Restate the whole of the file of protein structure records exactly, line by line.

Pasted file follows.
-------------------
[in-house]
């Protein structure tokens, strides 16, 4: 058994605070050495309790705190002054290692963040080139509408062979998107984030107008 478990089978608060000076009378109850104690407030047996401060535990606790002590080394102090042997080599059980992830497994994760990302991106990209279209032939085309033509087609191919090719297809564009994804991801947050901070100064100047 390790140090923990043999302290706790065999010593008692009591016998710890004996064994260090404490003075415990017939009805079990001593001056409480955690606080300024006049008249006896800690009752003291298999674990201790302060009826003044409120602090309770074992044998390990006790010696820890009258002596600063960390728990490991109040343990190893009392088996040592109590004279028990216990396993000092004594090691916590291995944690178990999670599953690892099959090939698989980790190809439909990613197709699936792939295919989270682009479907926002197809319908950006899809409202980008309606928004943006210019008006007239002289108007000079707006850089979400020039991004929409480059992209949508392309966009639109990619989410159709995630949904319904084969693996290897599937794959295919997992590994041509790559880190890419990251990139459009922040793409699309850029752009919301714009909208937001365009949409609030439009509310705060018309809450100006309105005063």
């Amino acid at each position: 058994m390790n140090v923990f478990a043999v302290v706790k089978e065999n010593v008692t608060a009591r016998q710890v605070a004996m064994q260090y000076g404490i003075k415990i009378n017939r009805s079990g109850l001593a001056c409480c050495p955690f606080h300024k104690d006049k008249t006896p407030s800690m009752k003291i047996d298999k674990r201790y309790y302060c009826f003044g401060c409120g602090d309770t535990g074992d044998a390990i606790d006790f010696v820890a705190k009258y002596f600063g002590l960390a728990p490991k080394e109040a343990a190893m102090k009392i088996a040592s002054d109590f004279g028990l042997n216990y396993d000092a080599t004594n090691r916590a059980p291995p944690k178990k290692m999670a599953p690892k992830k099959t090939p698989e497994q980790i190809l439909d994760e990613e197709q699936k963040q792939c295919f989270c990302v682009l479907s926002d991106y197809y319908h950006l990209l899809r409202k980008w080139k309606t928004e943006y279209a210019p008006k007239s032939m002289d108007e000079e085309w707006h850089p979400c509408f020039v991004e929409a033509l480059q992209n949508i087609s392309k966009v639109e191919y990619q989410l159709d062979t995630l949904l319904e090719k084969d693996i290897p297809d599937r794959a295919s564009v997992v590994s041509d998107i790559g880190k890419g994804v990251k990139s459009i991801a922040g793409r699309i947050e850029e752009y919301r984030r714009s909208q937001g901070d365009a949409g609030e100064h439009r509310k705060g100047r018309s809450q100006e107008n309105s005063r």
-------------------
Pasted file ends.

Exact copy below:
[in-house]
């Protein structure tokens, strides 16, 4: 058994605070050495309790705190002054290692963040080139509408062979998107984030107008 478990089978608060000076009378109850104690407030047996401060535990606790002590080394102090042997080599059980992830497994994760990302991106990209279209032939085309033509087609191919090719297809564009994804991801947050901070100064100047 390790140090923990043999302290706790065999010593008692009591016998710890004996064994260090404490003075415990017939009805079990001593001056409480955690606080300024006049008249006896800690009752003291298999674990201790302060009826003044409120602090309770074992044998390990006790010696820890009258002596600063960390728990490991109040343990190893009392088996040592109590004279028990216990396993000092004594090691916590291995944690178990999670599953690892099959090939698989980790190809439909990613197709699936792939295919989270682009479907926002197809319908950006899809409202980008309606928004943006210019008006007239002289108007000079707006850089979400020039991004929409480059992209949508392309966009639109990619989410159709995630949904319904084969693996290897599937794959295919997992590994041509790559880190890419990251990139459009922040793409699309850029752009919301714009909208937001365009949409609030439009509310705060018309809450100006309105005063």
């Amino acid at each position: 058994m390790n140090v923990f478990a043999v302290v706790k089978e065999n010593v008692t608060a009591r016998q710890v605070a004996m064994q260090y000076g404490i003075k415990i009378n017939r009805s079990g109850l001593a001056c409480c050495p955690f606080h300024k104690d006049k008249t006896p407030s800690m009752k003291i047996d298999k674990r201790y309790y302060c009826f003044g401060c409120g602090d309770t535990g074992d044998a390990i606790d006790f010696v820890a705190k009258y002596f600063g002590l960390a728990p490991k080394e109040a343990a190893m102090k009392i088996a040592s002054d109590f004279g028990l042997n216990y396993d000092a080599t004594n090691r916590a059980p291995p944690k178990k290692m999670a599953p690892k992830k099959t090939p698989e497994q980790i190809l439909d994760e990613e197709q699936k963040q792939c295919f989270c990302v682009l479907s926002d991106y197809y319908h950006l990209l899809r409202k980008w080139k309606t928004e943006y279209a210019p008006k007239s032939m002289d108007e000079e085309w707006h850089p979400c509408f020039v991004e929409a033509l480059q992209n949508i087609s392309k966009v639109e191919y990619q989410l159709d062979t995630l949904l319904e090719k084969d693996i290897p297809d599937r794959a295919s564009v997992v590994s041509d998107i790559g880190k890419g994804v990251k990139s459009i991801a922040g793409r699309i947050e850029e752009y919301r984030r714009s909208q937001g901070d365009a949409g609030e100064h439009r509310k705060g100047r018309s809450q100006e107008n309105s005063r």